There are a number of reasons why everyone loves the work from home culture. We gained hours weekly that were wasted on public transport, people saved a ton of money, and could work from anywhere in the world. Then there were the obvious reasons like wearing sweats or loungewear all week long and having your pets close by. Come on, whose cat hasn’t done a tap dance on your keyboard in the middle of that All Hands Call!

Working from home grants the freedom to decorate your ‘office’ any way you want. But then people needed a change of environment. Companies began requesting their employees' RTO, thus generating the Hybrid Work Model — a blend of in-person and virtual work arrangements. Prior to 2020, about 20% of employees worked from home, but in the midst of the pandemic, it exploded to around 70%.

Although the number of people working from home increased and people enjoyed their flexibility, politicians started calling for a harder RTW policy. President Joe Biden urges us with, “It’s time for Americans to get back to work and fill our great downtowns again.”

While Boris Johnson said, “Mother Nature does not like working from home.'' It wasn’t surprising that politicians wanted people back at their desks due to the financial impact of working from the office. According to a report in the BBC, US workers spent between $2,000 - $5,000 each year on transport to work before the pandemic.

That’s where the problem lies. The majority of us stopped planning for public transport, takeaway coffee, and fresh work-appropriate outfits. We must reconsider these things now, and our wallets are paying

the price. Gas costs are at an all-time high, making public transport increase their fees; food and clothes are all on a steep incline. A simple iced latte from Dunkin’ went from $3.70 to $3.99 (which doesn’t seem like much but 2-3 coffees a day with the extra flavors and shots add up to a lot), while sandwiches soared by 14% and salads by 11%.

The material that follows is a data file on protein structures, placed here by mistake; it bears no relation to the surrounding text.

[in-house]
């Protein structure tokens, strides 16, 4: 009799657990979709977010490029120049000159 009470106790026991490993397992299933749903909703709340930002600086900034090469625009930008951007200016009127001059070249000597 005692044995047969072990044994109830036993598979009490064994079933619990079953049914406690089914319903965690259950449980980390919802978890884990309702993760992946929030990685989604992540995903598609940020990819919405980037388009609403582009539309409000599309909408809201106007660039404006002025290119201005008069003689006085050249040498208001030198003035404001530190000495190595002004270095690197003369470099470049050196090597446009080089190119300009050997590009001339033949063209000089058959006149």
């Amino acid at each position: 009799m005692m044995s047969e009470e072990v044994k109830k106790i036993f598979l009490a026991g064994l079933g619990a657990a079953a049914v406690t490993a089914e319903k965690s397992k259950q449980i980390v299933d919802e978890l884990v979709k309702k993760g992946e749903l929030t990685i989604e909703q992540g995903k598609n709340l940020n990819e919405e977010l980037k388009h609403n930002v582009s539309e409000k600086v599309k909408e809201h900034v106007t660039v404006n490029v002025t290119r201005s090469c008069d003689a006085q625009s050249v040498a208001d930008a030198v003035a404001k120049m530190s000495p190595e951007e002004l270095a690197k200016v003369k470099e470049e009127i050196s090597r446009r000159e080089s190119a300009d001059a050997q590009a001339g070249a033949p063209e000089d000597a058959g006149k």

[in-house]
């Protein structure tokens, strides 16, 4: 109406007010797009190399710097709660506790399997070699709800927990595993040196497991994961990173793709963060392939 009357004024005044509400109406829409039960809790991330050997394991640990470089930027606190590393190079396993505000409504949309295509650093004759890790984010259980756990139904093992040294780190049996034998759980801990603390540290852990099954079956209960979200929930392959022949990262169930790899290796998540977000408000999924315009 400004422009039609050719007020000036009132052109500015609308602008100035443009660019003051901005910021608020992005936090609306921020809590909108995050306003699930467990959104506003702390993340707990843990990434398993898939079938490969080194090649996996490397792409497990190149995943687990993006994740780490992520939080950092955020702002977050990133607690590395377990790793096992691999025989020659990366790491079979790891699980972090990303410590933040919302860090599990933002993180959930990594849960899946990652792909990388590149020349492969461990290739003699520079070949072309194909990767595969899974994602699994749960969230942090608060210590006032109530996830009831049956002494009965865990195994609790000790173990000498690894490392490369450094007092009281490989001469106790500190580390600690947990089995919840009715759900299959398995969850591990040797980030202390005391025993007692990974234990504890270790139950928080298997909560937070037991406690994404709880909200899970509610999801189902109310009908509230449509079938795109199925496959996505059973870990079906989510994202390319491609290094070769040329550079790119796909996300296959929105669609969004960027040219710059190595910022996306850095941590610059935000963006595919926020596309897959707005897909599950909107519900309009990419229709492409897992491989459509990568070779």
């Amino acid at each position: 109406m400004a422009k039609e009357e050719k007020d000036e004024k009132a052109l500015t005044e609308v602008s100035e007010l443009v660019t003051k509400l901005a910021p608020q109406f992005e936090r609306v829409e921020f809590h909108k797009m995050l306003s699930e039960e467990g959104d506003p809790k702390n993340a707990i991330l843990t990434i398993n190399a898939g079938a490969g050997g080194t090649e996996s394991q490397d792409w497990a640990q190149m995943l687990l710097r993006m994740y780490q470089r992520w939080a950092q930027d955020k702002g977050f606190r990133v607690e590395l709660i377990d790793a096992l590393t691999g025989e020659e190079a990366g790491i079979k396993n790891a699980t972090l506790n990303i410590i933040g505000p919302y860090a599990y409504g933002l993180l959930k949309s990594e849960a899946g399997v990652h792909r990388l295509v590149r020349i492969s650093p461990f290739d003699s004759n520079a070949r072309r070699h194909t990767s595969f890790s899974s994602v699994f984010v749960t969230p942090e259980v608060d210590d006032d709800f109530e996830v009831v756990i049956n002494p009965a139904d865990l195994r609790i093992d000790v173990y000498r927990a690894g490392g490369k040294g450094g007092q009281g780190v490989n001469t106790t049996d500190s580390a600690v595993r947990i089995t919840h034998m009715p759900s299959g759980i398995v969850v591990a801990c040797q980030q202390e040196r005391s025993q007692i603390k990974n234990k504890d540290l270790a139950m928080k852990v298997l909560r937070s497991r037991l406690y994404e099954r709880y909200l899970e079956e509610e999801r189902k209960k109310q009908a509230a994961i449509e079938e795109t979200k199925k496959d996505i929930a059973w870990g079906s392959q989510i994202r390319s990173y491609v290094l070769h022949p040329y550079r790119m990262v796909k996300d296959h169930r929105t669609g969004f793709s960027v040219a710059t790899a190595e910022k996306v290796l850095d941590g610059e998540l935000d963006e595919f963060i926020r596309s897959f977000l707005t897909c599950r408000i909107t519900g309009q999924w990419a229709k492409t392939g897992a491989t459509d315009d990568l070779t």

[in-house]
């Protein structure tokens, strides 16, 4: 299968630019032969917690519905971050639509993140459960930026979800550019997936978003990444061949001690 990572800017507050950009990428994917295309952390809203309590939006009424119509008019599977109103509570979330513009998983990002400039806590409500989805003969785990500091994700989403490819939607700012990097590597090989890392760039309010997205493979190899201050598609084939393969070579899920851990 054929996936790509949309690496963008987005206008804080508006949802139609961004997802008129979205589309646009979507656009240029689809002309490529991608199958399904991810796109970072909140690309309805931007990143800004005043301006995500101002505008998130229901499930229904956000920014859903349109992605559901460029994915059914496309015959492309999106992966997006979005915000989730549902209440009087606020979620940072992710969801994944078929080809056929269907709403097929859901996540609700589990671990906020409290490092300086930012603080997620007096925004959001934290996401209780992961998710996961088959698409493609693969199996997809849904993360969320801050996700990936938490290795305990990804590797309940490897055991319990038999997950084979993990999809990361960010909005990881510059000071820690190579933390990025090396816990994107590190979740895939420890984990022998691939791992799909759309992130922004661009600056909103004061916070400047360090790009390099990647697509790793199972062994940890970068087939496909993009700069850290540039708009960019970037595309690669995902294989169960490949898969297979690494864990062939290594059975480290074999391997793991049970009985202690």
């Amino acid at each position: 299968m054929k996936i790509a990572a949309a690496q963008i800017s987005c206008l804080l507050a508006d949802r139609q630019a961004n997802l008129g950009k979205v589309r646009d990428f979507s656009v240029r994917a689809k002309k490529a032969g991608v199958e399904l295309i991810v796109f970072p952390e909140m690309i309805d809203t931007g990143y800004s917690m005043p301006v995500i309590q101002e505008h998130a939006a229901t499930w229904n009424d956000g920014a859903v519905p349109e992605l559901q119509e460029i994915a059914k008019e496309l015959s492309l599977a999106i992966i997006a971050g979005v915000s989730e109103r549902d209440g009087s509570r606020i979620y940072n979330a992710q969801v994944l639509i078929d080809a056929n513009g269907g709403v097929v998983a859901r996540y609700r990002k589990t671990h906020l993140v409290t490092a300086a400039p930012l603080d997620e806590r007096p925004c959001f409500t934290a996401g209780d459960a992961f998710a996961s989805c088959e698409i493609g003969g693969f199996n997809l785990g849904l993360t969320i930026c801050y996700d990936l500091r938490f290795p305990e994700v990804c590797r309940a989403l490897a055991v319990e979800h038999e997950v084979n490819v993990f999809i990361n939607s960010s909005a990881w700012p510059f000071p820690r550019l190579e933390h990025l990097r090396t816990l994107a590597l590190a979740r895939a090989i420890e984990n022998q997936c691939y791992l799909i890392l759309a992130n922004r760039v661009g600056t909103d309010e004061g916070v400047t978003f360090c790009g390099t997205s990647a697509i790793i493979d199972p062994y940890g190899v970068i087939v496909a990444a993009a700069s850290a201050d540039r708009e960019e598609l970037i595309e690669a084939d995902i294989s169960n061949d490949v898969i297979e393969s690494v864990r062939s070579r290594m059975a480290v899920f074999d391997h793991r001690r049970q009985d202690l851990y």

This contributes to the pressure employees feel about heading into the office. Remote work may have begun as a safety measure, but it’s now a savings measure for employees around the world.

Bloomberg are offering its US staff a $75 daily commuting stipend that they can spend however they want. And other companies are doing the best they can. This still lends credence to ‘the great resignation.’ Initially starting with the retail, food service, and hospitality sectors which were hard hit during the pandemic, it has since spread to other industries. By September 2021, the US Bureau of Labor Statistics reported 4.4 million resignations.

That’s where the most critical question lies…work from home, work from the office or stick to this new hybrid world culture?

Borris Johnson thinks, “We need to get back into the habit of getting into the office.” Because his experience of working from home “is you spend an awful lot of time making another cup of coffee and then, you know, getting up, walking very slowly to the fridge, hacking off a small piece of cheese, then walking very slowly back to your laptop and then forgetting what it was you’re doing.”

While New York City Mayor Eric Adams says you “can't stay home in your pajamas all day."

In the end, does it really matter where we work if efficiency and productivity are great? We’ve proven that companies can trust us to achieve the same results — or better! — and on time with this hybrid model. Employees can be more flexible, which boosts satisfaction, improves both productivity and retention, and improves diversity in the workplace because corporations can hire through the US and indeed all over the world.

We’ve seen companies make this work in many ways, through virtual lunches, breakout rooms, paint and prosecco parties, and — the most popular — trivia nights.

As much as we strive for normalcy, the last two years cannot simply be erased. So instead of wiping out this era, it's time to embrace the change and find the right world culture for you.

What would get you into the office? Free lunch? A gym membership? Permission to hang out with your dog? Some employers are trying just that.

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Did you hear about the Great Resignation? It isn’t over. Just over two years of pandemic living, many offices are finally returning to full-time or hybrid experiences. This is causing employees to totally reconsider their positions.